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As Absentee Democrats Plead For Federal Voting Protections In Washington, Texas Senate Passes Its Election Bill

A woman holds an umbrella while participating at a protest outside the Texas Capitol.
Gabriel C. Pérez
A woman holds an umbrella while participating at a protest outside the Capitol on July 8, 2021, as Texas Democratic lawmakers join multiple organizations to criticize proposed changes to election laws during the special legislative session that started this month.

Legislation is all but at a standstill in the Texas Capitol after a group of House Democrats, taking aim at a pair of bills that would expand voting restrictions in the state, denied their Republican colleagues a quorum by traveling to Washington to push for federal voting protections.

Nevertheless, Republicans in the Texas Senate passed Senate Bill 1 on Tuesday with a full chamber vote.

During a Wednesday press conference at the Capitol, state Sen. Larry Taylor, R-Friendswood, said the Texas Senate would continue to work on their legislative priorities even though the lower chamber cannot accept any bills without a quorum.

“The work we are doing, we are doing in case they do come back,” he said. “But as of now they cannot accept those bills. So the work we are doing for the people of Texas is being wasted.”

A group of more than 50 House Democrats left the state on Monday as Republicans were preparing to take full chamber votes this week on Senate Bill 1 and House Bill 3. Both bills would make sweeping changes to the Texas election code.

If signed into law, those bills would ban drive-through voting, 24-hour voting centers, add new ID requirements for voting by mail and create new rules for people who vote curbside. The bills also create a slew of new criminal penalties that voting rights groups say could get voters in legal trouble for innocent mistakes.

The sponsor of SB 1, state Sen. Bryan Hughes, R-Mineola, said he doesn’t agree that his bill would make voting harder in Texas. He said many provisions in the bill would increase access to the ballot. That includes measures to improve early voting like allowing people to vote if they are still standing in line after polls are supposed to close, and requiring employers to allow workers to go vote. Currently, these rules only apply to Election Day voting.

“That’s why Senate Bill 1 makes it easier to vote and harder to cheat,” Hughes said.

Democrats in Texas warned earlier this year that they would not accept any legislation that makes it harder for Texans to vote — especially if those changes were predicated on the “big lie” that the 2020 election was stolen from Donald Trump.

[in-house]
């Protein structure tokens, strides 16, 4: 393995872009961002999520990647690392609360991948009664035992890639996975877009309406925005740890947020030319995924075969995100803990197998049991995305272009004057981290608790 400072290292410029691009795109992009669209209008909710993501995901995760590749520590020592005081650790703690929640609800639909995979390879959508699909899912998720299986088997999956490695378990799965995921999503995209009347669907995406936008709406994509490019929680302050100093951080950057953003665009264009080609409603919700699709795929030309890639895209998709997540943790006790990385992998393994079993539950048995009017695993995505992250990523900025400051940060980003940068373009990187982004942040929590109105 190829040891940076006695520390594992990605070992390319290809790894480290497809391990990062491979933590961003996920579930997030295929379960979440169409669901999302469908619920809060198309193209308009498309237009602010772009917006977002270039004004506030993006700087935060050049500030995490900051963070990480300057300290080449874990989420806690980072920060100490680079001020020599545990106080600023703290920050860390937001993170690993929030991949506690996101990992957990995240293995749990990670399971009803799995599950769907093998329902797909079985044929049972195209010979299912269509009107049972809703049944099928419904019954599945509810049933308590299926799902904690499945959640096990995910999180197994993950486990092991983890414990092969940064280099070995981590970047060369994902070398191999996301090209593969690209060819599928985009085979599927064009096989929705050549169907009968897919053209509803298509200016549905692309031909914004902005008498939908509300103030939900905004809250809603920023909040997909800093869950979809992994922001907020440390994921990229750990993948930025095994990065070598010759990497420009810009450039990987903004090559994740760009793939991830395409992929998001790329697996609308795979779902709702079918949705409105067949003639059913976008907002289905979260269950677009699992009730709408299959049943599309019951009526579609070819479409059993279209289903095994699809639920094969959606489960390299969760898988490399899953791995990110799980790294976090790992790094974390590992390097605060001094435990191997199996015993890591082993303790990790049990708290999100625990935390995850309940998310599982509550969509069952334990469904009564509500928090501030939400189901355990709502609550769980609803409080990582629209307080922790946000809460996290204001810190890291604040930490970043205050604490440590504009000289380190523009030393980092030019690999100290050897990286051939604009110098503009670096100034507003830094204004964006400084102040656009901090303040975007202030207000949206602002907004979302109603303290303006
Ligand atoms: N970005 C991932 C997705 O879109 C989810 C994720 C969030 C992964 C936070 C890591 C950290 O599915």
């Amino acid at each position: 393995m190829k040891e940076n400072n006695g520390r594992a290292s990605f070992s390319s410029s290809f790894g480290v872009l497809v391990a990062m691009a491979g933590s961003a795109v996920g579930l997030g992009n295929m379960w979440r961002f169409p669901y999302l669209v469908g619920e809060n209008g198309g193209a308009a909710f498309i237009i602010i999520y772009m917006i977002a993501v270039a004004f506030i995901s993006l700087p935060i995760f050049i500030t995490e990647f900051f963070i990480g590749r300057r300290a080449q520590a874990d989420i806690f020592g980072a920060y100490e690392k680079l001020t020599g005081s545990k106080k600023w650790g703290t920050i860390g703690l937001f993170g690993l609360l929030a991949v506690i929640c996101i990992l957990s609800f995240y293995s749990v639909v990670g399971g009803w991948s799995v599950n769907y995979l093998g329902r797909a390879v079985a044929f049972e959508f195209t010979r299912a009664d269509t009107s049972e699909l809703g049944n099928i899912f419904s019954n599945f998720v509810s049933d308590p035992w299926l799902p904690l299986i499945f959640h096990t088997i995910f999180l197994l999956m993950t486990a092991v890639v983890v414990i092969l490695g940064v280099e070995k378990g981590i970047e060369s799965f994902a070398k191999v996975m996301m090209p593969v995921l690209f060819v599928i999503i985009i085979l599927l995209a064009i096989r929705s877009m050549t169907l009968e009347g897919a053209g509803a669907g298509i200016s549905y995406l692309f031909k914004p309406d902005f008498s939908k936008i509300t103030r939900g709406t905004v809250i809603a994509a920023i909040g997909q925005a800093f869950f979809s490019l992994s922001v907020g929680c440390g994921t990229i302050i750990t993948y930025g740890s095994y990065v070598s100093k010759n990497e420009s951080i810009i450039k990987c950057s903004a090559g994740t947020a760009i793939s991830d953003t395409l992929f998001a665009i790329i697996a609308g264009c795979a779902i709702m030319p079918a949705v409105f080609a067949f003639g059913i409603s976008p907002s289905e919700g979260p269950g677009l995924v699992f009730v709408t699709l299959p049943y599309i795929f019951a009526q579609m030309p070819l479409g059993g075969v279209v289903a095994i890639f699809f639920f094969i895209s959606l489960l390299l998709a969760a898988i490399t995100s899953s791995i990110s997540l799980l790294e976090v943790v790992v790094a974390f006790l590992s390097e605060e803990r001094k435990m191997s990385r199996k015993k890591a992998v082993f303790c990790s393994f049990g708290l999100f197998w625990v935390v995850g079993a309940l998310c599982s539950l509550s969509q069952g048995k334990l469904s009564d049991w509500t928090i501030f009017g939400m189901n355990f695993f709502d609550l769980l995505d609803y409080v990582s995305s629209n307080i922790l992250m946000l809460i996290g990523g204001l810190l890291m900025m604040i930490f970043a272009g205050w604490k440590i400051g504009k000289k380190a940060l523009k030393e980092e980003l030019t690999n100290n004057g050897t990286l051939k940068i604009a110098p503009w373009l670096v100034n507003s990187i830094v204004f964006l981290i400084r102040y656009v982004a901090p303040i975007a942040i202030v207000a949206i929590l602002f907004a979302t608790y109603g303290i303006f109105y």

“We are here because of the big lie,” said state Sen. Royce West, D-Dallas, during a press conference in Washington on Wednesday. “That’s why we are here.”

In Austin, Taylor was asked to respond to comments from Democrats that Republicans are motivated by the results of the 2020 election. Taylor said it was not true and that, in fact, Texas lawmakers have been changing voting laws almost every session in the past several years.

Taylor was also asked if he believes that the 2020 election was stolen. He did not refute it.

“Do I believe the presidential election was stolen? I don’t know that,” he said. “You know, I hear a lot of discussion about it, there has been no real investigation on that. But that’s not what this is about.”

More Texas Democrats have traveled to Washington since Monday, including some state senators, and have met with several U.S. senators to urge them to pass federal voting protections — namely the For the People Act and the John Lewis Voting Rights Act.

The last time Democrats went to Washington to push for this legislation, Republicans in the U.S. Senate blocked consideration of the For the People Act.

It is unclear whether added pressure in Washington has changed anything so far, but state Rep. Chris Turner, D-Grand Prairie, said so far the meetings have been “productive” and have “refocused attention” on the importance of federal voting protections.

“And that’s been helpful to the process in Washington,” he said.

Ashley Lopez covers politics and health care. Got a tip? Email her at Follow her on Twitter @AshLopezRadio.
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